If you need to unwind and take a break with your farm team, the best approach might just be to grab a pastry. For producer Mandy Westrom of west-central Minnesota, the implementation of Doughnut Tuesday ensures everyone has a chance to appreciate the finer points of life.
“Sometimes, we talk too much about farming,” says Westrom, who spoke on a panel of young farm leaders at the 2017 Tomorrow’s Top Producer conference in Nashville, Tenn. “Sometimes, fun is missed on the farm. Take a crop tour, have a beer and enjoy each other.”
Admittedly, farming is a challenging occupation, adds Steven Schuster, who farms near Minto, N.D., and has worked as a Pioneer seed dealer for nine years. That makes transparent communication even more important than in other lines of work.
“I let my team know there’s a lot of stress there,” Schuster explains. “I give them a list of tasks and reward them after the challenge.”
Legacy Learning. As farm operations transition from one generation to the next, communication styles can change. Schuster has noticed his mom increasingly asks questions about the business, and he makes a point of keeping his wife informed about paperwork and projects underway on the operation, underscoring the importance of transparency on his family’s farm operation.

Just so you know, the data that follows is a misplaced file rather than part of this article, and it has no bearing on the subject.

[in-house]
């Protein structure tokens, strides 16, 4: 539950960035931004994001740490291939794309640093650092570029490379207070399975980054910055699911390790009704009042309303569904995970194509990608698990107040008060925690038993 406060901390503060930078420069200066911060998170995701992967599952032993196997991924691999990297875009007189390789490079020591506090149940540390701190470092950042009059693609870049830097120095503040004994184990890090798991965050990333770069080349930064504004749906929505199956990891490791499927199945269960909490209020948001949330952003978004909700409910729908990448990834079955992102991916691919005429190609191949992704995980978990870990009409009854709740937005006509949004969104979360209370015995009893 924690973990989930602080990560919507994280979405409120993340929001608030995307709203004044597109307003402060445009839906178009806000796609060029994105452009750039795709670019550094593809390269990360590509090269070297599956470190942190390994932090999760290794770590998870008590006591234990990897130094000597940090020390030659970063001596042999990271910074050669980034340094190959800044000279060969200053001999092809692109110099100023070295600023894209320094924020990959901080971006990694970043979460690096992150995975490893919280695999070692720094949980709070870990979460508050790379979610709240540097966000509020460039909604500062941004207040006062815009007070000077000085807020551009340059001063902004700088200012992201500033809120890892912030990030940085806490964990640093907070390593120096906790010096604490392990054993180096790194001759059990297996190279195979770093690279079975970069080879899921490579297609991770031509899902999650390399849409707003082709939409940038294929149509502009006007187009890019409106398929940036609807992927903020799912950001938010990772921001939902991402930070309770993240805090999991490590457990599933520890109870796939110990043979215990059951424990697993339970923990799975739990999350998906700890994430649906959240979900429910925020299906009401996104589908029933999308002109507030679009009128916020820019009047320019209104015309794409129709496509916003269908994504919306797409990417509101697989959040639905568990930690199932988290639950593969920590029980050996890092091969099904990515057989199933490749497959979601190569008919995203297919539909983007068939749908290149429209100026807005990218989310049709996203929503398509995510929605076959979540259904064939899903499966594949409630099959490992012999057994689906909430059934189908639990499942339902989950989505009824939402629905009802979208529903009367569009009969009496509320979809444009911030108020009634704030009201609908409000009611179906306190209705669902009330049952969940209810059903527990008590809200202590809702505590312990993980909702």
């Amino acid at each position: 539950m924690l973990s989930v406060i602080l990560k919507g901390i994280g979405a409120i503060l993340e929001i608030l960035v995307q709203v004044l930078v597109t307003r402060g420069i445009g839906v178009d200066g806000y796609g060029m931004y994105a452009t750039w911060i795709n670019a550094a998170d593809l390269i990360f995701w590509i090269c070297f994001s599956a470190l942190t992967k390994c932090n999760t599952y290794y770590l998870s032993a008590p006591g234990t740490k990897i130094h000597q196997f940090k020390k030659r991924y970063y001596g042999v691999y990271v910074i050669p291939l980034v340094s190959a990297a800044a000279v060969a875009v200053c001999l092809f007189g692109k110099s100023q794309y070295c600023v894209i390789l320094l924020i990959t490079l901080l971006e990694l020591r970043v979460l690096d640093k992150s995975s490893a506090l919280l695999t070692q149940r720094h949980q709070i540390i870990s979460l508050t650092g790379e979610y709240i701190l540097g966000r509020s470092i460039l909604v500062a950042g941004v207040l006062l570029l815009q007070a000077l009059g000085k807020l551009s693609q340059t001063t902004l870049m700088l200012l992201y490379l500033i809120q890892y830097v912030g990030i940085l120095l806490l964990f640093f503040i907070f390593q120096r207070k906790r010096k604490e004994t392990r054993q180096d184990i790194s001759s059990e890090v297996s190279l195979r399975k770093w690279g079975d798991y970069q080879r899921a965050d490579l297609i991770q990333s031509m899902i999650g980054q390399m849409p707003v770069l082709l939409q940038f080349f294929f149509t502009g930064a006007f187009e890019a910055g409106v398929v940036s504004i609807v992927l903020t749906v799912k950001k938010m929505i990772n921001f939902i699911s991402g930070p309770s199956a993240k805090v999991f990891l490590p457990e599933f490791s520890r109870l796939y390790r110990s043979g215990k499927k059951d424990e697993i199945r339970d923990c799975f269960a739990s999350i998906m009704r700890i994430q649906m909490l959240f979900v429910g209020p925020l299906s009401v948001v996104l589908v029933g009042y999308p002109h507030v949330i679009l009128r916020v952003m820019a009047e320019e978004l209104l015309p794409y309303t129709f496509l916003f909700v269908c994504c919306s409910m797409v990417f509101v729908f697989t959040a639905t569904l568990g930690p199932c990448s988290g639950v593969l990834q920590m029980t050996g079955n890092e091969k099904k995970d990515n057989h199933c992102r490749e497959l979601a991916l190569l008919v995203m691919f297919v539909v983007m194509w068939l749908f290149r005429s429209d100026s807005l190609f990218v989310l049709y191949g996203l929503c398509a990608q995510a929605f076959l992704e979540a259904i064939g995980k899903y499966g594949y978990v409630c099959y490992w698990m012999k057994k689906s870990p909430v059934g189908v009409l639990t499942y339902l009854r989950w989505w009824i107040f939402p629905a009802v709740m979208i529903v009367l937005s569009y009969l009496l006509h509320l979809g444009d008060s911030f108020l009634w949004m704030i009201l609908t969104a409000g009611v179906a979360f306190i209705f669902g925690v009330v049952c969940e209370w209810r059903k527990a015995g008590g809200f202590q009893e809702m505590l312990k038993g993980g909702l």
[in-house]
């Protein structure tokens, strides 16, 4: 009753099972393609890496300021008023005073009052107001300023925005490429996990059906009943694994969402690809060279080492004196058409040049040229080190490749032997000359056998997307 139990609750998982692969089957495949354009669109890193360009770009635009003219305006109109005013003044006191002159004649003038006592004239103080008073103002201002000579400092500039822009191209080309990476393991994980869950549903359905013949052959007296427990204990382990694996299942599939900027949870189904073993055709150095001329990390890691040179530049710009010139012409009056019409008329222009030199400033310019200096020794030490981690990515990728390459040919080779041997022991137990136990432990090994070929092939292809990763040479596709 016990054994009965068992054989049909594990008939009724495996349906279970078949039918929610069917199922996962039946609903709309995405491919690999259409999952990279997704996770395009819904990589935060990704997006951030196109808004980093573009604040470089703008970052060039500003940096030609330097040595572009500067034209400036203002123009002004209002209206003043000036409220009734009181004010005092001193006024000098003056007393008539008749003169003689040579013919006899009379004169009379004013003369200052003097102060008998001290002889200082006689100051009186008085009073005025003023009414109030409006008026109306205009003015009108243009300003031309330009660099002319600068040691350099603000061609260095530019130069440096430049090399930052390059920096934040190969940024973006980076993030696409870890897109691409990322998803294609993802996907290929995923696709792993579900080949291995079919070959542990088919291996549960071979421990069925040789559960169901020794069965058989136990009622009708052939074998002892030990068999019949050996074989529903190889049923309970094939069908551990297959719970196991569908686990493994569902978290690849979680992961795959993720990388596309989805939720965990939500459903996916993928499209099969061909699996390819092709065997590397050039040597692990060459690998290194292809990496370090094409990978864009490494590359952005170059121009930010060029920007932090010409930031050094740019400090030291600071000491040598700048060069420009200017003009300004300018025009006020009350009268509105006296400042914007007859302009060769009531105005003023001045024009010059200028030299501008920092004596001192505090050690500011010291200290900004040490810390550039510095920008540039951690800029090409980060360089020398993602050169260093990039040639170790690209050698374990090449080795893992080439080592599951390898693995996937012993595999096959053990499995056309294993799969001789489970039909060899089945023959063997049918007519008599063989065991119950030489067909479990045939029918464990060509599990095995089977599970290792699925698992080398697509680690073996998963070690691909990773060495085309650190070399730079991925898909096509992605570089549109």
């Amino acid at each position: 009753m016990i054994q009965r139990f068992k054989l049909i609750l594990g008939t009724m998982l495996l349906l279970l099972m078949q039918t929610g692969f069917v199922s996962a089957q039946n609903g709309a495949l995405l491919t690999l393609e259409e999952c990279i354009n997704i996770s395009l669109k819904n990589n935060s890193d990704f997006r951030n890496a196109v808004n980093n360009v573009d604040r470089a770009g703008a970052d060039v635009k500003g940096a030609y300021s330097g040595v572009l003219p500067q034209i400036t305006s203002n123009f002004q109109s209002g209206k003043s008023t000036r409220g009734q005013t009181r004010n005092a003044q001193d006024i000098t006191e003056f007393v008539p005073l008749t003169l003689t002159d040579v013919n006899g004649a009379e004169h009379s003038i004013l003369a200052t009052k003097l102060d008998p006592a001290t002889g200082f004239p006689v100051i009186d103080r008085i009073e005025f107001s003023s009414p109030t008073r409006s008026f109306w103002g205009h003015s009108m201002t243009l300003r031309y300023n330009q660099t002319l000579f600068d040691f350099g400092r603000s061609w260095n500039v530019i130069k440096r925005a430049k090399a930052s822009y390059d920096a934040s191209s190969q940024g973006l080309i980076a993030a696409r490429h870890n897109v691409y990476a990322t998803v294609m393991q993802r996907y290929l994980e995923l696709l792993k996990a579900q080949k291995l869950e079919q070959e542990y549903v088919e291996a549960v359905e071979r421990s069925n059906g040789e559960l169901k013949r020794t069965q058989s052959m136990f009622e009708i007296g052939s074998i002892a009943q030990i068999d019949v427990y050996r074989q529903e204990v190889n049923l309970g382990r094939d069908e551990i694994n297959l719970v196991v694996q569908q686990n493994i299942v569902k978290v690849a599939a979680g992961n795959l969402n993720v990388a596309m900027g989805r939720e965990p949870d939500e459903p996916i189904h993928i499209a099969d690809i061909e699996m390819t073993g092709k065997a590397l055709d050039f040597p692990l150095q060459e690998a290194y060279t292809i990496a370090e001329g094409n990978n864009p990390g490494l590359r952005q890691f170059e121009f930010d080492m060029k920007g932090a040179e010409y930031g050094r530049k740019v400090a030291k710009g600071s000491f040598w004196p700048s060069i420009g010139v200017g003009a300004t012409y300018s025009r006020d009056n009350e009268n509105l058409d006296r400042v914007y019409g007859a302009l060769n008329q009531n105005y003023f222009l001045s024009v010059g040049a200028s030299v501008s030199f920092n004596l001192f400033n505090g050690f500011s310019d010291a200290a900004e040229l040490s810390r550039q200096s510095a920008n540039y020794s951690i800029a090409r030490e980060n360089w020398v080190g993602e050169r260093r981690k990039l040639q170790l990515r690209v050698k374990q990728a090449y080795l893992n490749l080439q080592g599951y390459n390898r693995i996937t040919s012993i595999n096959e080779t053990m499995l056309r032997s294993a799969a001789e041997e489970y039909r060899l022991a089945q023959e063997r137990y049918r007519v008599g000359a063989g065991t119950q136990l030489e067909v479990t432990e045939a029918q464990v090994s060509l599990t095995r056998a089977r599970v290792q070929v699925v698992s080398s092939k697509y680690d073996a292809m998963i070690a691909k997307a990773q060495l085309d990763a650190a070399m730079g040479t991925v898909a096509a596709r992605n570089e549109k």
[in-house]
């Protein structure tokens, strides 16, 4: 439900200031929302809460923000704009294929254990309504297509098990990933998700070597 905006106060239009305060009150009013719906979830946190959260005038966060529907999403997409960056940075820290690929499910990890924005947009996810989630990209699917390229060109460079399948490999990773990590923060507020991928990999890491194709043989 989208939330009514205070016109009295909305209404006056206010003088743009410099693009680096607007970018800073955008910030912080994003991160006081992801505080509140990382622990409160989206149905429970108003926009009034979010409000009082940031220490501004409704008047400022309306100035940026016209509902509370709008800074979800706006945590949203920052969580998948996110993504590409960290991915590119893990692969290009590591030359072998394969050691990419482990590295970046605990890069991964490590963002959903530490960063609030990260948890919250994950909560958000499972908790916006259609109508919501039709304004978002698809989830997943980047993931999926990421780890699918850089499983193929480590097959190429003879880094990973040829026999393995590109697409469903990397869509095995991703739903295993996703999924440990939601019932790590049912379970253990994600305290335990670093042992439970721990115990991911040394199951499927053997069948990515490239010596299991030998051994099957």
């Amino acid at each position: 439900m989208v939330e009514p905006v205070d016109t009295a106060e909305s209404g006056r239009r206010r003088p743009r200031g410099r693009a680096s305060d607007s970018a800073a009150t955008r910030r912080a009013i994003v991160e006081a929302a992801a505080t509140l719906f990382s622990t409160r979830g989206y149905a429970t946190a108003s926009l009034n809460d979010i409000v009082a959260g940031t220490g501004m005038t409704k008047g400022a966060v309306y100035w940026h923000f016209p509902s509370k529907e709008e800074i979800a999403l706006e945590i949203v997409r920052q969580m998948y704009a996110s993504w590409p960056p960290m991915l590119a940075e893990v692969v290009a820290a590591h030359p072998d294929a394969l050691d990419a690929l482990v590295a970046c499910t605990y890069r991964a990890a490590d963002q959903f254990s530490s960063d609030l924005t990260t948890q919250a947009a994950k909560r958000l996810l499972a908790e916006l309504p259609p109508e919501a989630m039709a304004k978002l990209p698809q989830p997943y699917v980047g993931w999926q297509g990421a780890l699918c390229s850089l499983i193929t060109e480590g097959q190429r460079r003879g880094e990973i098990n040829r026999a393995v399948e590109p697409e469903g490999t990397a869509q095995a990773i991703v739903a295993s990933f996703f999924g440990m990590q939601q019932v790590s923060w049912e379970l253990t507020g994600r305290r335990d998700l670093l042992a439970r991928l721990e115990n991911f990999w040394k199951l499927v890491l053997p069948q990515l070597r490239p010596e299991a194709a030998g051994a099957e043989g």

It’s important to him to embrace farming conversations with his dad, too, even if it happens to be outside of regular business hours.
Westrom and her husband, Mark, farm with both of their families, which adds a layer of opportunities—and challenges. For the past six years, her family has held spring and fall planning meetings with a defined agenda for which team members provide input.
“We have designated topics, a list for spring and fall,” she says. She also keeps notes on her phone throughout the year so she can remember actions or behaviors that irritate members of her family or farm team. That way, she can put emotion aside and deal with business conflict in a professional way at those meetings.
Think Critically. Have a strategic plan to get everyone on the same page, she adds. Westrom is a registered nurse who spent years in leadership at her community’s critical access hospital. She spent countless hours on a multimillion-dollar hospital construction project, where she learned the value of having multiple strategic plans in place.
For farms, she advises making those plans plain to see.
“Put it in a place where you can view it, like a bulletin board,” Westrom says. “Strategic plans are a really good tool.”
Schuster says strategic plans can leave a bad taste in a farmer’s mouth if they are handled in a high-level, corporate way. But he very much favors working with his team and other experts so his plan is “more well-rounded.”
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